Making the index link: how parametric solutions can help captives manage natural catastrophes risk

It is said that three in every four (or as many as 80% of) corporate insurance buyers have some form of exposure to weather-related risk. Natural catastrophes cause widespread devastation, tragic loss of life and huge economic losses. Last year, insured losses from natural catastrophes totalled more than $75bn, according to estimates.

Christelle Castet, climate risk specialist at AXA Climate in Paris, and Owen Williams, head of the captive centre of excellence at AXA XL in London, explain how parametric solutions can help risk managers to transfer weather-related risks and how captives can be part of the solution.

Q. Why does natural catastrophe risk pose such a challenge for risk managers?
Christelle Castet: Natural catastrophes remain among the biggest concerns for risk managers across the world. For physical assets, building codes are improving. But weather-related exposures are increasing, in part because of changes to the climate. And fluctuations in weather risk can have a disproportionate effect on the economic and insured losses caused by an event; a 10% increase in windspeed may lead to an even greater increase in damage caused – the damage bill may rise by as much as 30%, for example.

For many companies, natural catastrophes pose not only property risk but business interruption and supply chain risk – and these can even affect companies that do not sustain physical damage from an event.

Q. How do parametric solutions help to transfer weather-related risk?
Christelle Castet: Parametric solutions offer an index- or trigger-based method of transferring risk. The index is composed of one or more variables that are tightly correlated with the client’s damages. For instance, to protect against a tropical cyclone risk, a trigger can be based on the distance between the site insured and the track and intensity of a cyclone. Once a triggering event occurs and is verified, the contract pays out swiftly, providing a pre-agreed level of payment that is proportional to the severity or magnitude of an event.

The payout is not simply linked to physical damage but can offer coverage for non-physical damage business interruption losses, for example.

The good news for clients is that the trigger can be crafted around their specific exposure – for example, while some clients might suffer losses if a cyclone hits at high speed, another might be adversely affected if a cyclone slows once it makes landfall and this results in excess rainfall.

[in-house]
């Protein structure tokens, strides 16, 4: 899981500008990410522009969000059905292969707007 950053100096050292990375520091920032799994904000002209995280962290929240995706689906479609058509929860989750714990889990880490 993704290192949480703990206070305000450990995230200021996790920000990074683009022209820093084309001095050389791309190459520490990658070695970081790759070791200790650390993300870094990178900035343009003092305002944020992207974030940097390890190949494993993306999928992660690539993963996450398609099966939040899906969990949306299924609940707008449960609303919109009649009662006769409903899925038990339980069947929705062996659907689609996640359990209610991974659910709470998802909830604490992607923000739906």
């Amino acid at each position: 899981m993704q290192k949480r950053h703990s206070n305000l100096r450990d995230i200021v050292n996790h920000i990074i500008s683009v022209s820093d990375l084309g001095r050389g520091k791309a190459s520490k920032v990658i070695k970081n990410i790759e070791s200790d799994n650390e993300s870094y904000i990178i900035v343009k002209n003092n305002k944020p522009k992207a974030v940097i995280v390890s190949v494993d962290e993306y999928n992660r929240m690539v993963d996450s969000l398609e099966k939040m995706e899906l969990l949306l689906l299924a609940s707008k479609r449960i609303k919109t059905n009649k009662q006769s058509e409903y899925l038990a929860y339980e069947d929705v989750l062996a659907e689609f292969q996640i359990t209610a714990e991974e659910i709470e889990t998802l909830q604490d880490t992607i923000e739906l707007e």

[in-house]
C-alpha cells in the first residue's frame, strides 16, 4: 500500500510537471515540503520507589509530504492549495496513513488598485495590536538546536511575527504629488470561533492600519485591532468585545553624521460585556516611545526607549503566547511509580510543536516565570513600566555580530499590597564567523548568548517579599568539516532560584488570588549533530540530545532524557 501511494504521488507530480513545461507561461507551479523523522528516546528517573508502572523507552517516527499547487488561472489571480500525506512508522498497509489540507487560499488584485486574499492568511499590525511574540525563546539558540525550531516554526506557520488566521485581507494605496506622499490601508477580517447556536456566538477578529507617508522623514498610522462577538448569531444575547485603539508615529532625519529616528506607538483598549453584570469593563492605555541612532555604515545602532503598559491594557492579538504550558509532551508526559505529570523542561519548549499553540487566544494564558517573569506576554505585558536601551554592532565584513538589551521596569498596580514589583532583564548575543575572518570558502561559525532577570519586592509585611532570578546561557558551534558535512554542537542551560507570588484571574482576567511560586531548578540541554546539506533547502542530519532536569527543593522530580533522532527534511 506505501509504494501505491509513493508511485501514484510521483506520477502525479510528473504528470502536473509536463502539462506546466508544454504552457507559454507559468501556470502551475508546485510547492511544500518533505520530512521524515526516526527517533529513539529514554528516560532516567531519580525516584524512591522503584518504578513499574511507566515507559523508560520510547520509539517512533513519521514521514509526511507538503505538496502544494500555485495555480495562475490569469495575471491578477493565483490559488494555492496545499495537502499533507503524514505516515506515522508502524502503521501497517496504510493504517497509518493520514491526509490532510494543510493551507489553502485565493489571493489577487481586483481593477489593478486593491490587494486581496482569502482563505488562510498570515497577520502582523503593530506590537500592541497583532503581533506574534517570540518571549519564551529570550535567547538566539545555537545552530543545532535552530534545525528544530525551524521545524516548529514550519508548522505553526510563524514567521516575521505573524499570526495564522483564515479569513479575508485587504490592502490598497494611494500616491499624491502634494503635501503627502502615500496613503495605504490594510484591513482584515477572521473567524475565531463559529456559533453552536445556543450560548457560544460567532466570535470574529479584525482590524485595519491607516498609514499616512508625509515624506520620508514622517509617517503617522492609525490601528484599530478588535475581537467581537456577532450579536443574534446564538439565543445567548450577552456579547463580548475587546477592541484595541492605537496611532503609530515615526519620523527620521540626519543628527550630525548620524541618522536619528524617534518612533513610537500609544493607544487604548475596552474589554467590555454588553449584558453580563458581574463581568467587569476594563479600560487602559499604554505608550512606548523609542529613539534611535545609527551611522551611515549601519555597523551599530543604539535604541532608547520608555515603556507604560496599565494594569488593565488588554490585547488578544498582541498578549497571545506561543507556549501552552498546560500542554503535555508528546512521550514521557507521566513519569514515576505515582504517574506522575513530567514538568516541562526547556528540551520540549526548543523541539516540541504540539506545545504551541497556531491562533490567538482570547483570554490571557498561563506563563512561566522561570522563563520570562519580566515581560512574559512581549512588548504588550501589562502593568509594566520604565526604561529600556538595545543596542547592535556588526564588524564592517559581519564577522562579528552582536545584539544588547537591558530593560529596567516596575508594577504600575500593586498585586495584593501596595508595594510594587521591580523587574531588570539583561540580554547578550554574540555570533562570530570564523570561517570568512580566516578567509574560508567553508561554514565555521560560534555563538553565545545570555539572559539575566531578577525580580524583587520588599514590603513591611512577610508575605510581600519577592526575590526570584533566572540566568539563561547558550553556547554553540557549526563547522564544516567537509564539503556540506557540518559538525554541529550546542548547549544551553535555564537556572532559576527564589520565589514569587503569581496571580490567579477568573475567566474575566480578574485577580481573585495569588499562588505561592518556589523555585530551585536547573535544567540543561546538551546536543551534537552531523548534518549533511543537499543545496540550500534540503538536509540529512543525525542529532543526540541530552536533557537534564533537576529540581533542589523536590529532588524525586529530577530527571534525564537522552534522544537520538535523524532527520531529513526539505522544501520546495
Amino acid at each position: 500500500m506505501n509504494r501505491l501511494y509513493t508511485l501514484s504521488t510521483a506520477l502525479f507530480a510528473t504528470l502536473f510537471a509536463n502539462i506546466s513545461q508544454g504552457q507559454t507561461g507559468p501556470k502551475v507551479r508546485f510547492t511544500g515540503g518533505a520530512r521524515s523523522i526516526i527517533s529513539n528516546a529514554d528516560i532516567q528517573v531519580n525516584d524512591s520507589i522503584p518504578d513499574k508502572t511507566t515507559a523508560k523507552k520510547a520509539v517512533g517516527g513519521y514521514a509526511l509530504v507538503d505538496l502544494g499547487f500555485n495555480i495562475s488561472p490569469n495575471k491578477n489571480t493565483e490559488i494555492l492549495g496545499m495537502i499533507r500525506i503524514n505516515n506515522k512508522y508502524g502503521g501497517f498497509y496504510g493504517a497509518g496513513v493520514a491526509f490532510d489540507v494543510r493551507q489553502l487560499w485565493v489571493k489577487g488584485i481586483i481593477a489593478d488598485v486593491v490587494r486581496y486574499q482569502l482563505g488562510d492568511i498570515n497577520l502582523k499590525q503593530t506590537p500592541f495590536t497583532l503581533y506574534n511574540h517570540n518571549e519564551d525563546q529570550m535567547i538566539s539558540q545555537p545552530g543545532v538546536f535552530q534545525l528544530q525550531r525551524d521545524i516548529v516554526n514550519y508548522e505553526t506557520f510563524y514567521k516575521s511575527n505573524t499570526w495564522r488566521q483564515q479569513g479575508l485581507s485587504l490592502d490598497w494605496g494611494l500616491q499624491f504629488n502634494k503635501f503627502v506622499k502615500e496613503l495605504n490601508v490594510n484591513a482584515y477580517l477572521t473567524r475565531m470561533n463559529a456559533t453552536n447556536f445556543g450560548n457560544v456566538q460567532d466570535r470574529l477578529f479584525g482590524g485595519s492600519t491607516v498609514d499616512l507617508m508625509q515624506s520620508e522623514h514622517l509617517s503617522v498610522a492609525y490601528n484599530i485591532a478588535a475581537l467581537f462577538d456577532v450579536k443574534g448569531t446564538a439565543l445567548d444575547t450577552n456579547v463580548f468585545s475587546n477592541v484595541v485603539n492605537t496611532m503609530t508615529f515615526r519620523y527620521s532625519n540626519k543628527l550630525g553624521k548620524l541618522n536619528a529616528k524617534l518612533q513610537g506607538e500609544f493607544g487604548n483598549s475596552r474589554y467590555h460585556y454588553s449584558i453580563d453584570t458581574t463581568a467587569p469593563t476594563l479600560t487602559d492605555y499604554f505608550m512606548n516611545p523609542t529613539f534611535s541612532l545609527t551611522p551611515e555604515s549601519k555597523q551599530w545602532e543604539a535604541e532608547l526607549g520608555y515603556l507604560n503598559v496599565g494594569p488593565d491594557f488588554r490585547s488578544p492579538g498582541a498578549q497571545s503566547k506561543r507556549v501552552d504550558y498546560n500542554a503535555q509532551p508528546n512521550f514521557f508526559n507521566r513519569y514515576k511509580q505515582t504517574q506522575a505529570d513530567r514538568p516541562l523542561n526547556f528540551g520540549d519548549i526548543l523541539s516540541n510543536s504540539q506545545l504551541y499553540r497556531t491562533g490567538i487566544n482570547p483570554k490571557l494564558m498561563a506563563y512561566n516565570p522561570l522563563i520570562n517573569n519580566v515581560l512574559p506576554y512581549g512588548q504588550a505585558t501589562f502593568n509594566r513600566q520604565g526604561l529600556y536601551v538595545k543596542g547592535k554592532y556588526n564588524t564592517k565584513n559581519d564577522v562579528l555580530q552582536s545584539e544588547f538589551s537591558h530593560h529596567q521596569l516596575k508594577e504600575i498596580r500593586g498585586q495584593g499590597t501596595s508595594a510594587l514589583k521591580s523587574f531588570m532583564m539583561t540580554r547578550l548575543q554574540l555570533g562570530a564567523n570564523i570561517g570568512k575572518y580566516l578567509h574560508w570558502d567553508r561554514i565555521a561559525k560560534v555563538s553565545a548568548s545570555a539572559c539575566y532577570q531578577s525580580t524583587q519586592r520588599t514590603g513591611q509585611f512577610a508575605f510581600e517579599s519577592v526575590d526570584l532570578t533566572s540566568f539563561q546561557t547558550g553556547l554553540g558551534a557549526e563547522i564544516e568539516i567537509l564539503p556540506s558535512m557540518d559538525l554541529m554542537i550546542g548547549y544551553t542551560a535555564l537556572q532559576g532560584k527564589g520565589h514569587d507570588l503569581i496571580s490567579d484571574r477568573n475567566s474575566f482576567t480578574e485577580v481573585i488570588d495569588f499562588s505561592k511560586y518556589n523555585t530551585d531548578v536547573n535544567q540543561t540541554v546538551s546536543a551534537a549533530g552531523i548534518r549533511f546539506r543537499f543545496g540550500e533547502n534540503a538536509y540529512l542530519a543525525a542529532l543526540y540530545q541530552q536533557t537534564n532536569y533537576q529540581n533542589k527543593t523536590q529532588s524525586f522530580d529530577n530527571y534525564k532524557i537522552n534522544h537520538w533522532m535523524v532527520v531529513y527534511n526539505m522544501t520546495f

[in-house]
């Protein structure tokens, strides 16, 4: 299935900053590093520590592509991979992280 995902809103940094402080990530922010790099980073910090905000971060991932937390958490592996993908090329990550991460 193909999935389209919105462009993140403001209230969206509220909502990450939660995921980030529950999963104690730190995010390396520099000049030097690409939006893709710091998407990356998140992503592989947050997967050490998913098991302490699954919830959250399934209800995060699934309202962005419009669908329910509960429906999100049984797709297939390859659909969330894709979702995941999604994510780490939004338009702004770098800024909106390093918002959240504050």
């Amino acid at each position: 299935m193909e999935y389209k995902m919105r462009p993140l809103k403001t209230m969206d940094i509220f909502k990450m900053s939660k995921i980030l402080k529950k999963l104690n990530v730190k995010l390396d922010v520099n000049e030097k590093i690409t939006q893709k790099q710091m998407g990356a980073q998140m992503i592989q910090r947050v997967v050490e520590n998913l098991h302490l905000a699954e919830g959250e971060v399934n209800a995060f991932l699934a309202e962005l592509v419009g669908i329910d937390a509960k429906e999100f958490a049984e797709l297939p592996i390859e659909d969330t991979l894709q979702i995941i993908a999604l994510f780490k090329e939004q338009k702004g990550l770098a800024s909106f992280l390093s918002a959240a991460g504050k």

Triggers are developed by working with clients to understand their exposures and are based on their location and vulnerability to the risk posed to them by changes in weather such as frost, drought and windspeed, among others. If an event occurs, the trigger is verified by independent trusted third-party data sources, such as the National Oceanic & Atmospheric Administration.

There is no need for claims adjusting, since the payment is contingent solely on the trigger being met. Parametric covers are fast and transparent.

Q. Are captive owners starting to use parametric solutions?
Owen Williams: We are certainly now seeing an uptick in interest from captive clients with regards to parametric solutions. While trigger- and index-based solutions are not new, this is an innovative and developing part of the insurance market and there is definite interest from sophisticated risk managers, who tend also to have captives as part of their risk management strategy.

As Christelle has noted, parametric solutions are well suited to natural catastrophe risks, including climate risk and earthquake. But there are other types of risk that can be transferred using this type of coverage too – if a trigger can be designed based on verifiable data. This gives captives another way to offset some of those newer or emerging risks that they may otherwise find hard to place in the traditional insurance market.

Q. What are the other potential benefits to captive owners of using parametric solutions?
Owen Williams: Adapting parametric coverages into captives can have numerous benefits for captive owners. For one thing, the access to parametric expertise, which is specialist, rare and constantly developing, can enable captives to accept risks that they would not ordinarily be able to underwrite. And in so doing, they can build up more powerful data on those risks and become an even more useful tool in their owners’ overall risk management strategy.

Benefits like these, coupled with the speed and certainty of payment that parametric solutions provide, mean that our team expects to see even more interest in these coverages from captive owners going forward.

Contributed by Christelle Castet, climate risk specialist at AXA Climate in Paris, and Owen Williams, head of the captive centre of excellence at AXA XL in London

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